I was going to do this with just stylebook issues, but let’s see where my rant takes us.
Join me after the jump for all the stuff you guys are doing to kill your clips.
Advisor: According to the Associated Press Stylebook, it is spelled with an E, not an O. This happens all the time and drives me nuts. I plugged this post on Facebook tonight and one college newspaper editor changed the masthead because she saw that. You all have one (or should), so at least get this right.
TDP: This is another one that is either not being taught or not being learned and makes me want to run screaming into the street and face a mandatory hold. Time before Date before Place. Please. Brad Hamilton said it best in Fast Times at Ridgemont High: “Learn it. Know it. Live it.”
Today/Tonight: This one can put one of my former editors into convulsions. I don’t care if you are a daily, weekly, monthly or a shopper for adult hookups of a questionable nature. Here is what the Journalist’s Bible says: “Use only in direct quotations and in phrases that do not refer to a specific day: Customs today are different from those a century ago. Use the day of the week in copy, not today or tonight.
Times: I just absolutely lose my lunch when I see something like this: The luncheon will be at 12 noon in the XXXX Room of the XXXXX Center. Can’t ya just say noon? It’s right there in the book that teacher made you buy and tried to drum into your head. I have also seen: 9 a.m. this morning and other constructions.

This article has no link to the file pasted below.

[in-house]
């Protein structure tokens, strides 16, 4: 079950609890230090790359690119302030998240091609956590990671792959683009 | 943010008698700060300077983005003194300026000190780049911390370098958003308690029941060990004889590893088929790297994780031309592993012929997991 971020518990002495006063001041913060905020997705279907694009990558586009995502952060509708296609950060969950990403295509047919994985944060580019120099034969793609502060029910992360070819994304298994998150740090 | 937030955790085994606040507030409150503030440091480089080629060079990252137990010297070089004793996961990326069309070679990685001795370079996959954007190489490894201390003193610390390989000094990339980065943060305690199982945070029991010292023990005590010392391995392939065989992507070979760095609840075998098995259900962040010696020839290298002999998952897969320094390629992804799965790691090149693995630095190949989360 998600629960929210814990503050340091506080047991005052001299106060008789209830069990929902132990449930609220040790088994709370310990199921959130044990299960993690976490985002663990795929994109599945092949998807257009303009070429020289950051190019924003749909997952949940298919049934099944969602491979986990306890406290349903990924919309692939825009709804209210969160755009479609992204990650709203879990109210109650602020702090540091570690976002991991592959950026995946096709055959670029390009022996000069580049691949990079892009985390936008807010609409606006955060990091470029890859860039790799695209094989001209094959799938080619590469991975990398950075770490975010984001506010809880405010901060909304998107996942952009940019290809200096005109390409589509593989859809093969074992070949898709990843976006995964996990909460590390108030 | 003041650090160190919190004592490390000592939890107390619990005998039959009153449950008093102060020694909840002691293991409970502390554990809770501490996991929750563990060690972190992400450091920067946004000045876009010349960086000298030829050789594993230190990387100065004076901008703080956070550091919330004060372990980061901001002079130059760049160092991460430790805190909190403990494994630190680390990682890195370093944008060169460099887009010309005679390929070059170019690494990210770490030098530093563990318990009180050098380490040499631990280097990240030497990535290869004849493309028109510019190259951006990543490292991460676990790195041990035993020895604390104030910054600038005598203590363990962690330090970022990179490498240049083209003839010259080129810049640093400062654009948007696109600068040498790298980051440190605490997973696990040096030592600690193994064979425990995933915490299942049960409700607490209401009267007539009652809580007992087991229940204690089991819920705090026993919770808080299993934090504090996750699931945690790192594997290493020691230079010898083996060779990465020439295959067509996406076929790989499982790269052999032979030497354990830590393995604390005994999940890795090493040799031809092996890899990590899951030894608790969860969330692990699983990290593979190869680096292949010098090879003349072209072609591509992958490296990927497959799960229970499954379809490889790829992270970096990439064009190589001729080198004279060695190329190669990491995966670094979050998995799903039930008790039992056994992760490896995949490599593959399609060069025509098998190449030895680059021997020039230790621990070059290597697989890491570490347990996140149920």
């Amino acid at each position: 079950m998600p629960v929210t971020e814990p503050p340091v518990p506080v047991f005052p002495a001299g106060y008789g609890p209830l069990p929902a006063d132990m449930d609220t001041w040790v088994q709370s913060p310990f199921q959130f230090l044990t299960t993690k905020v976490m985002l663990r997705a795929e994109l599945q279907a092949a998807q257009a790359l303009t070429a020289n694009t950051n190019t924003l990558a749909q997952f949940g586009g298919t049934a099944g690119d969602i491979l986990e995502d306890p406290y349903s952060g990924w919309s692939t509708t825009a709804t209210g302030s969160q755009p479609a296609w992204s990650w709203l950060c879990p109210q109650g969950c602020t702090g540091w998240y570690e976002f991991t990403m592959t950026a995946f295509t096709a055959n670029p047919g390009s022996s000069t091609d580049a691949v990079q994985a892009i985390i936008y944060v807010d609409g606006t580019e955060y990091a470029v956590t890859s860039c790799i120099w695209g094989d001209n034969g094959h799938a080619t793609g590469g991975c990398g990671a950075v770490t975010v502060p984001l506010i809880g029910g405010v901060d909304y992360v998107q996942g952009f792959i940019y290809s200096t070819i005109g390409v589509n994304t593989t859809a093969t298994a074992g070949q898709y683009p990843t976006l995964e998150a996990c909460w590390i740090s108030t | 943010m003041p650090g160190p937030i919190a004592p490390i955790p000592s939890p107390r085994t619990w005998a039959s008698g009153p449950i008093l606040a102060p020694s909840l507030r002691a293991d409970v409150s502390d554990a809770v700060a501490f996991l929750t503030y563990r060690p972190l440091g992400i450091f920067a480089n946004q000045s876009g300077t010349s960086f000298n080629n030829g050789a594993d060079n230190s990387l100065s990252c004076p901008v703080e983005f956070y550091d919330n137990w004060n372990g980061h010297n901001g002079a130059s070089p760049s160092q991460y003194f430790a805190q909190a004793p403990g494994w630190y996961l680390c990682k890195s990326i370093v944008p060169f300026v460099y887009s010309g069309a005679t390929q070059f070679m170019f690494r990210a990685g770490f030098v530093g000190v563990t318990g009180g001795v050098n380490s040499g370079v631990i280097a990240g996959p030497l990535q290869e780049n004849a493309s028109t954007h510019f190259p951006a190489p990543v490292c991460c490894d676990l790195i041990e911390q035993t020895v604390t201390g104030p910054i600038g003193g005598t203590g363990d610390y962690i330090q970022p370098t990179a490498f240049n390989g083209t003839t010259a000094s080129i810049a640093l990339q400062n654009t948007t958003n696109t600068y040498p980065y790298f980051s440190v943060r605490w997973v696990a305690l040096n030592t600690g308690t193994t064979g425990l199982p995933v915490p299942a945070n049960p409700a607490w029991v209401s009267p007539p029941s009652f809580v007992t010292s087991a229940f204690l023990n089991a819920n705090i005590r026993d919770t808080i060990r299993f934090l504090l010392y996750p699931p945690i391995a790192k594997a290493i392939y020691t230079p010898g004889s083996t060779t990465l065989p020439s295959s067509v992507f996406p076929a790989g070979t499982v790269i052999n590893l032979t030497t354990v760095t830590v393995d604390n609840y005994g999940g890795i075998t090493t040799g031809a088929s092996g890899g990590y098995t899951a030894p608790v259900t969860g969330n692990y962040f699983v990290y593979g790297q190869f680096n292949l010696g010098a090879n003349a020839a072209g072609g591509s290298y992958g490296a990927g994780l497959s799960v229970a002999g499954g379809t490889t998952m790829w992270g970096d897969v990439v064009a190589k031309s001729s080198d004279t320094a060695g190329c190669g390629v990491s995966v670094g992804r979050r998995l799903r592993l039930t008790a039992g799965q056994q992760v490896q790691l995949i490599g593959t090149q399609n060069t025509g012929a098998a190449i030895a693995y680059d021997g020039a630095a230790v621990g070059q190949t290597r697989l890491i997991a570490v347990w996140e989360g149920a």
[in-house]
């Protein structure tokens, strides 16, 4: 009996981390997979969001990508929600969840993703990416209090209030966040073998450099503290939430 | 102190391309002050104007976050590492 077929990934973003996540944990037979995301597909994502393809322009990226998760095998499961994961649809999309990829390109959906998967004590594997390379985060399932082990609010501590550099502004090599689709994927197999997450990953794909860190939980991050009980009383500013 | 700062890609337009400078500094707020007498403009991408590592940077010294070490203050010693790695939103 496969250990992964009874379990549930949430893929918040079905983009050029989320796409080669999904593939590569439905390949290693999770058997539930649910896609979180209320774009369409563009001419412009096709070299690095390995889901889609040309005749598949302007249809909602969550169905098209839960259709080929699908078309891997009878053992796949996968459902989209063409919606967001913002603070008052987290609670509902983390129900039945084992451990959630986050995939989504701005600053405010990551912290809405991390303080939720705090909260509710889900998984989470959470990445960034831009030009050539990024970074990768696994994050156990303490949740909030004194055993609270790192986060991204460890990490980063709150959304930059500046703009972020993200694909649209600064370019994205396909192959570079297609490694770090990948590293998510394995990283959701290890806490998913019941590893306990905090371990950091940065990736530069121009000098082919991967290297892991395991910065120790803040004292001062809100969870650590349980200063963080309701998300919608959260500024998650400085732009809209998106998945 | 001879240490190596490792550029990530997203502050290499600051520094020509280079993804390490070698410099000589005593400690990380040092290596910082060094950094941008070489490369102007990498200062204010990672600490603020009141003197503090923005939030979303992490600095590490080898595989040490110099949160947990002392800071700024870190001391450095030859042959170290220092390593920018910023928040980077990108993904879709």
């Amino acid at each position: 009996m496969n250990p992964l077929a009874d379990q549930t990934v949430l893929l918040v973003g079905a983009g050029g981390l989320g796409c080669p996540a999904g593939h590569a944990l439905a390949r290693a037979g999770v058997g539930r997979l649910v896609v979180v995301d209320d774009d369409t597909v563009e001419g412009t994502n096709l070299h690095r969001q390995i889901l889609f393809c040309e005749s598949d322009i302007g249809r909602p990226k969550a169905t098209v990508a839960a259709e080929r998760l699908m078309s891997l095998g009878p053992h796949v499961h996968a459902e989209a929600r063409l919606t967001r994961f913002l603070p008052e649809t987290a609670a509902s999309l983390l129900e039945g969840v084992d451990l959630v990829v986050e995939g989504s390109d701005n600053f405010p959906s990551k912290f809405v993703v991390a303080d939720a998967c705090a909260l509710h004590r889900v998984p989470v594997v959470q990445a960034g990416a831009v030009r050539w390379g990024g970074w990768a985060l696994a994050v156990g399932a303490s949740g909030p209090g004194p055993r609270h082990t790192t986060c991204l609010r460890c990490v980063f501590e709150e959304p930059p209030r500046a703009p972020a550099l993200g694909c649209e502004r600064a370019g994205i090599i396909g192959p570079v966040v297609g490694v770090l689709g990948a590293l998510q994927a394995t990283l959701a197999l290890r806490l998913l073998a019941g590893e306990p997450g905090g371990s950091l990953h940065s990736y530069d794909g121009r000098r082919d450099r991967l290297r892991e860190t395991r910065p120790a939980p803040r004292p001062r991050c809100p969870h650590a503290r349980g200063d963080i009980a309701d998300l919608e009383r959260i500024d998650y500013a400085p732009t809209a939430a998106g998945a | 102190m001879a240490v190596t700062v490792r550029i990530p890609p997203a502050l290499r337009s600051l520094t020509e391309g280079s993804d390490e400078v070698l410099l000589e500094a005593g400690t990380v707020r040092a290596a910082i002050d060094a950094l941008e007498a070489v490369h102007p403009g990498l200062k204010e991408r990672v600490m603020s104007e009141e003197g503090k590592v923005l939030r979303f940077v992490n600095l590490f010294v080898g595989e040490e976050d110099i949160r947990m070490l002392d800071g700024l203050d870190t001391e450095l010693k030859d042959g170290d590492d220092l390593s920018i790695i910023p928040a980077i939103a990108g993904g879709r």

Titled/Entitled: Here is another one that makes me nuts. Someone is entitled to something. A work of art, literature, or other expression has a title. His book, titled Catcher in the Rye, changed my life. The other: I believe everyone is entitled to life, liberty and the pursuit of happiness.
Titles: While we are close to this one, I hate it when I see this: Governor Jay Nixon…. Formal titles are capitalized and abbreviated when used before a name both inside and outside quotation marks. It should be: Gov. Jay Nixon…
Academic departments: This one is always a mess. Here is what the AP Stylebook says: Use lowercase, except for the words that are proper nouns or adjectives: the department of history, the department of English, the English department, or when department is part of the official and formal name: University of Connecticut Department of Economics.
Sports Style Pet Peeves
College newsrooms are stressed to the limit just like any other news outlet. I get that. But have a sports writer or at least a sports fan look over the things that are written by non-sportos. Headlines and cutlines, especially. Here are a few of the most frequently botched.
Look, I am no Joe Gisondi, but I know how to access the sports section of the AP Stylebook when I don’t know something.
Postseason/Preseason: There is no hyphen. Last week, former students of mine hyphenated the shit out of this one. It took my wife an hour to calm me down.
Baseball: Home run is two words. Left field is two words when the ball is hit into left field, but leftfiielder is one word. And when it is an adjective, it is “hit into the left-field corner.”
All-America/All-American: An individual is an All-American. The team selected by the AP is the All-America team. There is not an All-American football team. There are plenty of All-American football players.